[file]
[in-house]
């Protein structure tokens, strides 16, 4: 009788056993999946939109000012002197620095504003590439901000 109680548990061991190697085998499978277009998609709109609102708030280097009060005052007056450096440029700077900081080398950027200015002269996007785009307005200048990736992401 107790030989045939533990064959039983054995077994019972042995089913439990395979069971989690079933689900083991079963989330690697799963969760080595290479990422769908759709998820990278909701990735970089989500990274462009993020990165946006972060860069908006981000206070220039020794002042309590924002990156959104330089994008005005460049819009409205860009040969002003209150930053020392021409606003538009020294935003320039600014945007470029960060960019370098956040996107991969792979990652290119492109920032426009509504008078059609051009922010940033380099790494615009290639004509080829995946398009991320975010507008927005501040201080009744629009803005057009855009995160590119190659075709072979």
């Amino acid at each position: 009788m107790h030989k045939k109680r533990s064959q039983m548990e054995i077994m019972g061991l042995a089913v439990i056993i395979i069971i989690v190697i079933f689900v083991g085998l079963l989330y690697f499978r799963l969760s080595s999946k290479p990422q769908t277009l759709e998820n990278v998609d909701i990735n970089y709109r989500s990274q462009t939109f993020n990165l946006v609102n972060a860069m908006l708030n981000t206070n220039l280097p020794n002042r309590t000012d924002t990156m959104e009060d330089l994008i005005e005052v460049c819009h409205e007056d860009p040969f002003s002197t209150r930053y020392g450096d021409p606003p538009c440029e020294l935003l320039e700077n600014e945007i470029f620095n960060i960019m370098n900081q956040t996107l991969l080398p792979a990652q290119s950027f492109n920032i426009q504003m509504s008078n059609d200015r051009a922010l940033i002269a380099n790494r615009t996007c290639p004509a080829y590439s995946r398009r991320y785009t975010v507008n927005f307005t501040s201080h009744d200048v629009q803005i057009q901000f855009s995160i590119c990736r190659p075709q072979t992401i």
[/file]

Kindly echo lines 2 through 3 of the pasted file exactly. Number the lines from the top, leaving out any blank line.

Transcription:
């Protein structure tokens, strides 16, 4: 009788056993999946939109000012002197620095504003590439901000 109680548990061991190697085998499978277009998609709109609102708030280097009060005052007056450096440029700077900081080398950027200015002269996007785009307005200048990736992401 107790030989045939533990064959039983054995077994019972042995089913439990395979069971989690079933689900083991079963989330690697799963969760080595290479990422769908759709998820990278909701990735970089989500990274462009993020990165946006972060860069908006981000206070220039020794002042309590924002990156959104330089994008005005460049819009409205860009040969002003209150930053020392021409606003538009020294935003320039600014945007470029960060960019370098956040996107991969792979990652290119492109920032426009509504008078059609051009922010940033380099790494615009290639004509080829995946398009991320975010507008927005501040201080009744629009803005057009855009995160590119190659075709072979």
């Amino acid at each position: 009788m107790h030989k045939k109680r533990s064959q039983m548990e054995i077994m019972g061991l042995a089913v439990i056993i395979i069971i989690v190697i079933f689900v083991g085998l079963l989330y690697f499978r799963l969760s080595s999946k290479p990422q769908t277009l759709e998820n990278v998609d909701i990735n970089y709109r989500s990274q462009t939109f993020n990165l946006v609102n972060a860069m908006l708030n981000t206070n220039l280097p020794n002042r309590t000012d924002t990156m959104e009060d330089l994008i005005e005052v460049c819009h409205e007056d860009p040969f002003s002197t209150r930053y020392g450096d021409p606003p538009c440029e020294l935003l320039e700077n600014e945007i470029f620095n960060i960019m370098n900081q956040t996107l991969l080398p792979a990652q290119s950027f492109n920032i426009q504003m509504s008078n059609d200015r051009a922010l940033i002269a380099n790494r615009t996007c290639p004509a080829y590439s995946r398009r991320y785009t975010v507008n927005f307005t501040s201080h009744d200048v629009q803005i057009q901000f855009s995160i590119c990736r190659p075709q072979t992401i």